How to Draw Jim Morrison
An icon of the ’60s, who could forget Jim Morrison of The Doors with hits like “Baby, Light My Fire. Peeps, he’s like one of the most iconic frontmen in rock music history. From Psychedelic rock, acid rock, blues rock, and hard rock to filmmaker, musician, songwriter, poet, actor, this is one genius man.
Sad to say, we’ve had him for a short amount of time. Born December 8, 1943, he passed away at 27 years old on July 3, 1971. Here’s a tutorial from one of his iconic pictures from the sixties. I hope you enjoy this one.
Let’s start out with a basic oval. See if you can stay close to the shape. Sketch in your guidelines. The first line is at the top left eyelid, and the second line is at the bottom of the nose. This divides the face into thirds, which helps with accurate placement of the facial features.
All those out there that get impatient with your drawings, please wave your hands! Because this start with Jim’s features doesn’t look like him at all. Looks like a child’s scribble. Stick with this. Get his strange eyebrow shadow placements, eyes and pupils, bottom of nose and nostrils, and his mouth. The next couple of steps will help you with proportions.
Here’s the five-eye game! They are the size of one of Jim’s eyes. The bridge of his nose is one eye, his eyes count for two more, and there are two more eyes at either side of his face. It looks like those eyes are one half, but the ears (hidden) make up for the other half of those eyes at the end.
Now you need to size the width of those lips. Take a line at the end of his mouth on both sides and extend it to his eyes above. See how the sides of his mouth parallel at the imaginary irises of his eyes. This is how you can get a more accurate drawing from your picture reference.
You can sketch lightly these guidelines to erase later. Look at the picture for this step. Jim’s face is divided by thirds this way. The first line is at the top of his head/hairline. Second-line is right above his top eyelid. The third line is at the bottom of his nose. The fourth line is at his chin. The width is the same between these lines. You will be shading, highlighting, and blending from here on. But first here are a couple of steps to help with those techniques.
Here’s my famous menu for hair and supplies! In the picture, you can see some twists and curls with shading. Follow the direction of the arrows when you shade the curls of the hair. Hint: Start at the dark area within the hair strand area. Stroke a little harder in that area then lighten up at the end of the stroke, like you’re brushing something. There’s a detailed cropped area of Jim’s hair I drew beside the clump of sketched hair.
Now I used a mechanical pencil, pencil graphite sticks 9B (really soft and dark), and a No.2 pencil. A kneaded eraser is a must-have in my book. Blending tools like tissue, blending stump, Q-tip can make your picture look more realistic. Big tip: I used acrylic paint–titanium white with a really small paintbrush to add more white highlights to Jim’s hair.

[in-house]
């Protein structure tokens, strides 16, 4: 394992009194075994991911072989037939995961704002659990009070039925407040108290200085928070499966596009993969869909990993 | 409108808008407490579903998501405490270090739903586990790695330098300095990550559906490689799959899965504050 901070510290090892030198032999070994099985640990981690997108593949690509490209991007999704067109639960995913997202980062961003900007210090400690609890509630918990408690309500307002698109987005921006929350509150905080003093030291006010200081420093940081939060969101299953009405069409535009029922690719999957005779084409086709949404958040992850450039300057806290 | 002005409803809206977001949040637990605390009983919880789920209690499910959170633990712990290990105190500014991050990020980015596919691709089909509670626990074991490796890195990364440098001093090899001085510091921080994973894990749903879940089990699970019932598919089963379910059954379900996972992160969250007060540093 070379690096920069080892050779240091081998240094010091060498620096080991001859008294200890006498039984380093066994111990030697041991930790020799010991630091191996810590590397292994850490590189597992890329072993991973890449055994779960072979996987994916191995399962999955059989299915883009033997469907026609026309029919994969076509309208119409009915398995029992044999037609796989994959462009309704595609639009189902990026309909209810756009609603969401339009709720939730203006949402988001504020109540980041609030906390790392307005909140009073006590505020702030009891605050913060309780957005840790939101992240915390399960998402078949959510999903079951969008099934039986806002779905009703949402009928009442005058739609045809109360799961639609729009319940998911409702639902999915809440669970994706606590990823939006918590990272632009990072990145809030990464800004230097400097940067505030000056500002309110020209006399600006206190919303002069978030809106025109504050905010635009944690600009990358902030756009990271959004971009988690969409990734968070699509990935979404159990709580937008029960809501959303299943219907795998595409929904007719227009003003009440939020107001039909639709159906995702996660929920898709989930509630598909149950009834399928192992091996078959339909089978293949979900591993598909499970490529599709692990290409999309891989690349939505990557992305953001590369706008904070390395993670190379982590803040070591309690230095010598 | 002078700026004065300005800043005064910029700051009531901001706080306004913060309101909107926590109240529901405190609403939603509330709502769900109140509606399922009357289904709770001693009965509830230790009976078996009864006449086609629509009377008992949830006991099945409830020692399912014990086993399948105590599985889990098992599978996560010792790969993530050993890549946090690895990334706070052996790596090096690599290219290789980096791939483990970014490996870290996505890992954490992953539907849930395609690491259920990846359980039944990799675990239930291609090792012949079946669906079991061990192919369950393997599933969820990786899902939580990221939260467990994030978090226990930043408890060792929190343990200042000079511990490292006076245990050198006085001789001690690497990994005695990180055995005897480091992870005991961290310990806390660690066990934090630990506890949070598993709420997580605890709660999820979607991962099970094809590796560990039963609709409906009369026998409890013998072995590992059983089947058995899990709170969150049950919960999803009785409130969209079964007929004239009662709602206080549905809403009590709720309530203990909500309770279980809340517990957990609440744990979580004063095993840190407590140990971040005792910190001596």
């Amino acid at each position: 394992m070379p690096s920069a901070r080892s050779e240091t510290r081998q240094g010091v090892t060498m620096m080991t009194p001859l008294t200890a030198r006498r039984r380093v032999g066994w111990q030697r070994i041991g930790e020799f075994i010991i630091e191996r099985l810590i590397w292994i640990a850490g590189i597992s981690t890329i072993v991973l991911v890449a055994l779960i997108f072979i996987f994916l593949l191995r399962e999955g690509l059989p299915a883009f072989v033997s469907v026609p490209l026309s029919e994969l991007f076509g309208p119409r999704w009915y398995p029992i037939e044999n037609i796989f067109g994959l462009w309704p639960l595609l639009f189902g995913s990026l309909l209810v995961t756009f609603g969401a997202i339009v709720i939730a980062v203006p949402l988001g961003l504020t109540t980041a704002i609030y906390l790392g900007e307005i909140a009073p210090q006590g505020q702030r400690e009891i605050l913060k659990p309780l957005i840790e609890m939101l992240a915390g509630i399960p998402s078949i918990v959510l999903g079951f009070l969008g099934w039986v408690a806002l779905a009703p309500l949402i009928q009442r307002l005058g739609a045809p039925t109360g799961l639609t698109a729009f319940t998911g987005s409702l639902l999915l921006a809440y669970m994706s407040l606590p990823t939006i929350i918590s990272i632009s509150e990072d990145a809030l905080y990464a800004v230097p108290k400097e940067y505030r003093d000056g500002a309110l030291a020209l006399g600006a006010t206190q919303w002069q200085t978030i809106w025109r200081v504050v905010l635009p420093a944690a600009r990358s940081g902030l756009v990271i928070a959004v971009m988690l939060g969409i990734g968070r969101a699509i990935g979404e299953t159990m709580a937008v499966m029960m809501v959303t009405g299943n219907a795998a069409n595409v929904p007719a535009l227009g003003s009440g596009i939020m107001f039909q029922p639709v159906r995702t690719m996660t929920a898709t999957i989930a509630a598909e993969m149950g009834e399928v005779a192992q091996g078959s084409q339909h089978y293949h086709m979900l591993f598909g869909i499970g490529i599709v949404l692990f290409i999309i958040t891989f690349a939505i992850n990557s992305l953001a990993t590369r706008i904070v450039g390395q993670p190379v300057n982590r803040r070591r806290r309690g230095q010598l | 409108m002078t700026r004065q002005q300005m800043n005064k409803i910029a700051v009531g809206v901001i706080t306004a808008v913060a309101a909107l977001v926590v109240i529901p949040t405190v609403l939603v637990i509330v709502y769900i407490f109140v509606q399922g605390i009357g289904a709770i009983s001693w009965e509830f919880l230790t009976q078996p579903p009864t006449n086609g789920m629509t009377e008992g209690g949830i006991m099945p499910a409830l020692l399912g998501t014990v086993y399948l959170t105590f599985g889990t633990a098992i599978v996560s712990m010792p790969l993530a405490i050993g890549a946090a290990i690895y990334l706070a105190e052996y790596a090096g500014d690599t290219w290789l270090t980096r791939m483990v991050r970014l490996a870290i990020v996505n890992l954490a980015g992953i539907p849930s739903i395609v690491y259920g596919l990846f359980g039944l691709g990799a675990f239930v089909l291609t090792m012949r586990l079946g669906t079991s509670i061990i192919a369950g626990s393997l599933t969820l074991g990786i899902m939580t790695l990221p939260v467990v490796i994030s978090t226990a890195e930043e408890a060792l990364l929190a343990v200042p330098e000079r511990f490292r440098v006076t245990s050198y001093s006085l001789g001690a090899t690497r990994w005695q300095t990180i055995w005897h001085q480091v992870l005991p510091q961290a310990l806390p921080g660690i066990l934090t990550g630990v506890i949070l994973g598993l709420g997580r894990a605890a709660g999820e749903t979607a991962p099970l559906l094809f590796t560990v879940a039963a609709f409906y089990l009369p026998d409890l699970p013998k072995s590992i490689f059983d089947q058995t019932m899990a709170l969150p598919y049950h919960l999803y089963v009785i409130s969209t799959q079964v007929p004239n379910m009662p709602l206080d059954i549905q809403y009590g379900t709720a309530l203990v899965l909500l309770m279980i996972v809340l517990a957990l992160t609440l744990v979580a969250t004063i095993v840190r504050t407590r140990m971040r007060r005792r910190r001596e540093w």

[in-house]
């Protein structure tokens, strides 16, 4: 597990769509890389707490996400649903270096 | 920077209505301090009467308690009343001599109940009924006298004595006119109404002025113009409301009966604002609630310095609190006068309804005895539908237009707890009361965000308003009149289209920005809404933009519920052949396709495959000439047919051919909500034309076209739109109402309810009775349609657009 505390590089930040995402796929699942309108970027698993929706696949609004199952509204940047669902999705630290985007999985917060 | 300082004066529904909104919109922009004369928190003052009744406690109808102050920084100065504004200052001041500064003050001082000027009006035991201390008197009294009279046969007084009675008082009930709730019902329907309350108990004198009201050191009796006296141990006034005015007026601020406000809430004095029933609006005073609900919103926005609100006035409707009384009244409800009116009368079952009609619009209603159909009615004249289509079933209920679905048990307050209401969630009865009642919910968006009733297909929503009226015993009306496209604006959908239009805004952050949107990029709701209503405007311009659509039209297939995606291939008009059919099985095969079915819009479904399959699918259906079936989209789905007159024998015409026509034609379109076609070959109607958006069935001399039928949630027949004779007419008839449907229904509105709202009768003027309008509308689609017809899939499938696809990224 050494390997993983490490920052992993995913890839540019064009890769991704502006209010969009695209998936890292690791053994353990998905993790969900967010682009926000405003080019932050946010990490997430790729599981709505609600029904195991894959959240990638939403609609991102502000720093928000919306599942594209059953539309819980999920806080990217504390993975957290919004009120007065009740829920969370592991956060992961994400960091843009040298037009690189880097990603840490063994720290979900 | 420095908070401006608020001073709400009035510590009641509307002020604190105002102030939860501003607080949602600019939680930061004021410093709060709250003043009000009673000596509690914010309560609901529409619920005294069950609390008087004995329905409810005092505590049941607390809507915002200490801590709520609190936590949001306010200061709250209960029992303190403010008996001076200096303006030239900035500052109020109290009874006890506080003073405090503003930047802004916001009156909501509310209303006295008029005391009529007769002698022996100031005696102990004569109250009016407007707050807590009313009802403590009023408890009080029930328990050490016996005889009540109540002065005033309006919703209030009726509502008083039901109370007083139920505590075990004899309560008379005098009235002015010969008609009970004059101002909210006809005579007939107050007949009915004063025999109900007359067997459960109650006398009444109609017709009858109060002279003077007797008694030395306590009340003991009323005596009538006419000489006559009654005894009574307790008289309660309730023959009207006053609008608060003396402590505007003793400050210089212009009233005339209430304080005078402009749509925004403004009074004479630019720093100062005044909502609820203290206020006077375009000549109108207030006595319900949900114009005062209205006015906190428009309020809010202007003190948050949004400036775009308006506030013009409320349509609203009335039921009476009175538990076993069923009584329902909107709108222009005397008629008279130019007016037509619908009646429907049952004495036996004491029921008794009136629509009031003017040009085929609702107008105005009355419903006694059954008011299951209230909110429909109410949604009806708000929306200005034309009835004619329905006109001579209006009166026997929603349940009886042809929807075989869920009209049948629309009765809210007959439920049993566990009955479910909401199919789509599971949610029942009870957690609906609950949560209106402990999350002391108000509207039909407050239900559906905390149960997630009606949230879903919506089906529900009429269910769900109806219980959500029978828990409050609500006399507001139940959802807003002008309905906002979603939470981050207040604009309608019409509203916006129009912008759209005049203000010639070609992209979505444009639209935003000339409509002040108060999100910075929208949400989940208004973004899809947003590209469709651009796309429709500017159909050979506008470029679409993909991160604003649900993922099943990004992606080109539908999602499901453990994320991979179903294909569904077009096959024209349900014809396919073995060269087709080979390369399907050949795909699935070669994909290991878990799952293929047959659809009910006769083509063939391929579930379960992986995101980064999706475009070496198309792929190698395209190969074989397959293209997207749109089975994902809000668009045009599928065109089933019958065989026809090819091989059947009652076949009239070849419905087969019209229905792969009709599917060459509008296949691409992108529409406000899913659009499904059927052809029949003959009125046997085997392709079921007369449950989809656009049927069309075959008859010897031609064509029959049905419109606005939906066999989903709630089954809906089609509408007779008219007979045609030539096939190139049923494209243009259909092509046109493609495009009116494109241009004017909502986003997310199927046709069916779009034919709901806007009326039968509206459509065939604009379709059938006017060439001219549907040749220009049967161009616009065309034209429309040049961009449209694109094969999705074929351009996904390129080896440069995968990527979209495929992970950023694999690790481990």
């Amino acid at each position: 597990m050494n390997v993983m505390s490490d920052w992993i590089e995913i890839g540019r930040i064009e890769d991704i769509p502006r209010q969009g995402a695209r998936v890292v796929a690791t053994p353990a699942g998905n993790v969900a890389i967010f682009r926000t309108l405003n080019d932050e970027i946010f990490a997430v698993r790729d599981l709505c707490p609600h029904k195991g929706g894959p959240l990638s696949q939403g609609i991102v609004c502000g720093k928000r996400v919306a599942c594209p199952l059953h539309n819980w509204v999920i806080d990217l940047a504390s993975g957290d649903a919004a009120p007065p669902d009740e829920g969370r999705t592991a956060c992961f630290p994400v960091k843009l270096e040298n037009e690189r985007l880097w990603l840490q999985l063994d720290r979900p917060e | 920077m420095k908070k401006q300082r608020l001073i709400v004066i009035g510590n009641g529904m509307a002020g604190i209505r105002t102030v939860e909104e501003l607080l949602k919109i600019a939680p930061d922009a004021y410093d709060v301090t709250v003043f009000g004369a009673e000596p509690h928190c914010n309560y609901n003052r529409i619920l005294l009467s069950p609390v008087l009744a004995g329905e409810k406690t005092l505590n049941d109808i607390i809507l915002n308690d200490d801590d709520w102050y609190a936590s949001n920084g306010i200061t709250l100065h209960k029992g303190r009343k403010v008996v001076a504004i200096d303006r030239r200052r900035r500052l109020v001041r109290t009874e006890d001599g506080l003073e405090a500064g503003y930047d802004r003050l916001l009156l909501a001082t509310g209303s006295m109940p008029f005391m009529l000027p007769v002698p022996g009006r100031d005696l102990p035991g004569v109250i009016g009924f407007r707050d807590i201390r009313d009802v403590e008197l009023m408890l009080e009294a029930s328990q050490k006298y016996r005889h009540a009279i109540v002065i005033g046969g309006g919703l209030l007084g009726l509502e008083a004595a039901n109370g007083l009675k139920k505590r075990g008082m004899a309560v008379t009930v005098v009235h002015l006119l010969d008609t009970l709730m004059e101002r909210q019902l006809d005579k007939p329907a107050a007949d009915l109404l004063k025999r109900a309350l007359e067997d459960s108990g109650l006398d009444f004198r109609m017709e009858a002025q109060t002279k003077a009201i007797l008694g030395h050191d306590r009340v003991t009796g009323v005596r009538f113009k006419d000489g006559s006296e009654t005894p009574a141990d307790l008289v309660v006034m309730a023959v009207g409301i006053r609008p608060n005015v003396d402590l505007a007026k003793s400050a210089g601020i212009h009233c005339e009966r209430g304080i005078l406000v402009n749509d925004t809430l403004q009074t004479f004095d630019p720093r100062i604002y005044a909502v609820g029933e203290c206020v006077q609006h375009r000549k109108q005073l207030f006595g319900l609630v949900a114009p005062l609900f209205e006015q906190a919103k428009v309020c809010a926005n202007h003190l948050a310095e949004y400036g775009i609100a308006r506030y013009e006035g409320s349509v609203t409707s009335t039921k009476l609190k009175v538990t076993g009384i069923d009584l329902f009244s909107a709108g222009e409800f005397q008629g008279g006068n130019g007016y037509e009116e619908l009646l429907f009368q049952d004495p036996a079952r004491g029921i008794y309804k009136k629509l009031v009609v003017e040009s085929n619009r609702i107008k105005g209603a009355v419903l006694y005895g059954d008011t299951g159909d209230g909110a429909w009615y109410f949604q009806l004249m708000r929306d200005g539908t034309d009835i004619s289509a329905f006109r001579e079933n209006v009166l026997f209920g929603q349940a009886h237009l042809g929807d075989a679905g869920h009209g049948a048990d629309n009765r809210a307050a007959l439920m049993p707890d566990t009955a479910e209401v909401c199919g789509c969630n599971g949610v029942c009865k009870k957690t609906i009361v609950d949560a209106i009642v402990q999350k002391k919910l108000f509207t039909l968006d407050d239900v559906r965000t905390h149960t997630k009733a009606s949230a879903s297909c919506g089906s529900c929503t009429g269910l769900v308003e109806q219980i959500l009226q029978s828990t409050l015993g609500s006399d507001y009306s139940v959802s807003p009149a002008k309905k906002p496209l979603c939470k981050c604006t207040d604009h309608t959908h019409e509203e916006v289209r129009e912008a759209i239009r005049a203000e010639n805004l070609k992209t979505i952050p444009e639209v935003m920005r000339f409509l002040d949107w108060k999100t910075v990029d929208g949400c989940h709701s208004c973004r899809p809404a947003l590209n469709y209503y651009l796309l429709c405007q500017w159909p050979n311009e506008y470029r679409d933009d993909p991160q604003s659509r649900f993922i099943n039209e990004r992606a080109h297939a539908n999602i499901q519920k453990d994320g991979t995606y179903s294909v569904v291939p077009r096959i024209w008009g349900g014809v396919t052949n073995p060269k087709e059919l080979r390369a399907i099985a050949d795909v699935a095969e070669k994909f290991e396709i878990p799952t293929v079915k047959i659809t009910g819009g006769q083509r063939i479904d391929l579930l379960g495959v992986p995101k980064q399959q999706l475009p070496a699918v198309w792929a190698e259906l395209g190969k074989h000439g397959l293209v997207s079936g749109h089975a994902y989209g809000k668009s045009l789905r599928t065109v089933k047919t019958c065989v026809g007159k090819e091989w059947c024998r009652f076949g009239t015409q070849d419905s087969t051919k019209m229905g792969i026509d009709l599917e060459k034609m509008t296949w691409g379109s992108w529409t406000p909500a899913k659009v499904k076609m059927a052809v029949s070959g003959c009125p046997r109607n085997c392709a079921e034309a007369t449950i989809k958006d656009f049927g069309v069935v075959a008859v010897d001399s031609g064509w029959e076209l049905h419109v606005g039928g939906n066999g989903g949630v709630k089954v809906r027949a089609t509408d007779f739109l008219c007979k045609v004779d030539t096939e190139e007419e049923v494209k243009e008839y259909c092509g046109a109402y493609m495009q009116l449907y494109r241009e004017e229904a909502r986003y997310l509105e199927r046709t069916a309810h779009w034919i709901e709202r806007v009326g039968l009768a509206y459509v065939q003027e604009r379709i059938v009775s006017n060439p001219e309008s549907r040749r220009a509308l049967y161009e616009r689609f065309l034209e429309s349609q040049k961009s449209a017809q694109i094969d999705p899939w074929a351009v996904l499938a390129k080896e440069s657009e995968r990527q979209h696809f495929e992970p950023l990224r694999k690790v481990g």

You can use your rubber kneaded eraser for reflective lights on the side of Jim’s cheek, within his pupil for catchlights, or to stroke those highlights in on his hair. Remember that the reflective light area isn’t pure white–it is a middle tone. Your blending tools add a smoother tone to your drawing…tissue or toilet paper adds even tones to large areas and lightens or picks up a lot of the pencil work. Blending stumps or tortillons blend smaller areas.
And if you have enough graphite on them, you can render textures, lines, or small shaded areas. Cool, right? Yeah! We’re rockin’ and rollin’ now! Let’s get it on with the next step.
Jim is looking more like himself. You can erase those guidelines and continue with defining him more. Drawing in that reflective light on the right side of his jaw. Adding more hair curls, shading, and texture.
If you make a mistake or mistakes, that kneaded rubber eraser helps a lot. As you dab with it, it can pick up unwanted pencil marks. If you want to use small circles with your pencil to shade in his skin, that’s a good idea. For hair, use long sweeping strokes in the direction of the curl. Here’s a good place to practice what you’ve learned from hair tutorials. Remember to draw in his beads.
Continue to work in those shadows, spread the shading, and let it disappear into the lighter area. Don’t use harsh lines to separate light from dark. Gently caress your picture with loving strokes.
Be patient, take your time, look closely at your reference, and keep going to accomplish your masterpiece. Look! All your hard work has paid off. Now let me know how you fared through this tutorial. I love to see how my peeps do. ROCK ON!
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